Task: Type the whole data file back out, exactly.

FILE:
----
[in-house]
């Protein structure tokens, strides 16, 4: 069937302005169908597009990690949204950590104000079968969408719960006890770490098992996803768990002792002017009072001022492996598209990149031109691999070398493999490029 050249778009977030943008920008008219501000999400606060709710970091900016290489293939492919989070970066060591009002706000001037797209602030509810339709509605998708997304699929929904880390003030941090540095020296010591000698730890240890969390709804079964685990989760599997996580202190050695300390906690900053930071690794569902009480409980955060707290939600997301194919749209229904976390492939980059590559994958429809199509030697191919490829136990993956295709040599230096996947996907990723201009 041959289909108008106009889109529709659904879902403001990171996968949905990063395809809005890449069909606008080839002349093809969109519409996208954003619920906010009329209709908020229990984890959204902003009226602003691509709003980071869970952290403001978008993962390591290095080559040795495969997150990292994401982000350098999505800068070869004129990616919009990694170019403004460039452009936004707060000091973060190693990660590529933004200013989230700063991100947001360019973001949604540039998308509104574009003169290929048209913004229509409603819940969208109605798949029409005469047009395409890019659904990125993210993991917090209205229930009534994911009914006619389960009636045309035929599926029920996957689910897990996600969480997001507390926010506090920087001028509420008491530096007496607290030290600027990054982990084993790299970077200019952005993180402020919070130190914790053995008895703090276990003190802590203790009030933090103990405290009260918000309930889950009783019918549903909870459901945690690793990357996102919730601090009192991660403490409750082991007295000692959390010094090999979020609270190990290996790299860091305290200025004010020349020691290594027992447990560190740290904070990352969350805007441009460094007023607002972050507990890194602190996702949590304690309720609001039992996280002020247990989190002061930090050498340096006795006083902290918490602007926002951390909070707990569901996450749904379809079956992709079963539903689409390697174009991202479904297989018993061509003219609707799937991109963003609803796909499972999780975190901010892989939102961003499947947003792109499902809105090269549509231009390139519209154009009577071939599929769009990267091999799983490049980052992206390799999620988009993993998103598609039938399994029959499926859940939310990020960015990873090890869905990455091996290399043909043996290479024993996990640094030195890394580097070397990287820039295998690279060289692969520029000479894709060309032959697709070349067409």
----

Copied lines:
[in-house]
């Protein structure tokens, strides 16, 4: 069937302005169908597009990690949204950590104000079968969408719960006890770490098992996803768990002792002017009072001022492996598209990149031109691999070398493999490029 050249778009977030943008920008008219501000999400606060709710970091900016290489293939492919989070970066060591009002706000001037797209602030509810339709509605998708997304699929929904880390003030941090540095020296010591000698730890240890969390709804079964685990989760599997996580202190050695300390906690900053930071690794569902009480409980955060707290939600997301194919749209229904976390492939980059590559994958429809199509030697191919490829136990993956295709040599230096996947996907990723201009 041959289909108008106009889109529709659904879902403001990171996968949905990063395809809005890449069909606008080839002349093809969109519409996208954003619920906010009329209709908020229990984890959204902003009226602003691509709003980071869970952290403001978008993962390591290095080559040795495969997150990292994401982000350098999505800068070869004129990616919009990694170019403004460039452009936004707060000091973060190693990660590529933004200013989230700063991100947001360019973001949604540039998308509104574009003169290929048209913004229509409603819940969208109605798949029409005469047009395409890019659904990125993210993991917090209205229930009534994911009914006619389960009636045309035929599926029920996957689910897990996600969480997001507390926010506090920087001028509420008491530096007496607290030290600027990054982990084993790299970077200019952005993180402020919070130190914790053995008895703090276990003190802590203790009030933090103990405290009260918000309930889950009783019918549903909870459901945690690793990357996102919730601090009192991660403490409750082991007295000692959390010094090999979020609270190990290996790299860091305290200025004010020349020691290594027992447990560190740290904070990352969350805007441009460094007023607002972050507990890194602190996702949590304690309720609001039992996280002020247990989190002061930090050498340096006795006083902290918490602007926002951390909070707990569901996450749904379809079956992709079963539903689409390697174009991202479904297989018993061509003219609707799937991109963003609803796909499972999780975190901010892989939102961003499947947003792109499902809105090269549509231009390139519209154009009577071939599929769009990267091999799983490049980052992206390799999620988009993993998103598609039938399994029959499926859940939310990020960015990873090890869905990455091996290399043909043996290479024993996990640094030195890394580097070397990287820039295998690279060289692969520029000479894709060309032959697709070349067409």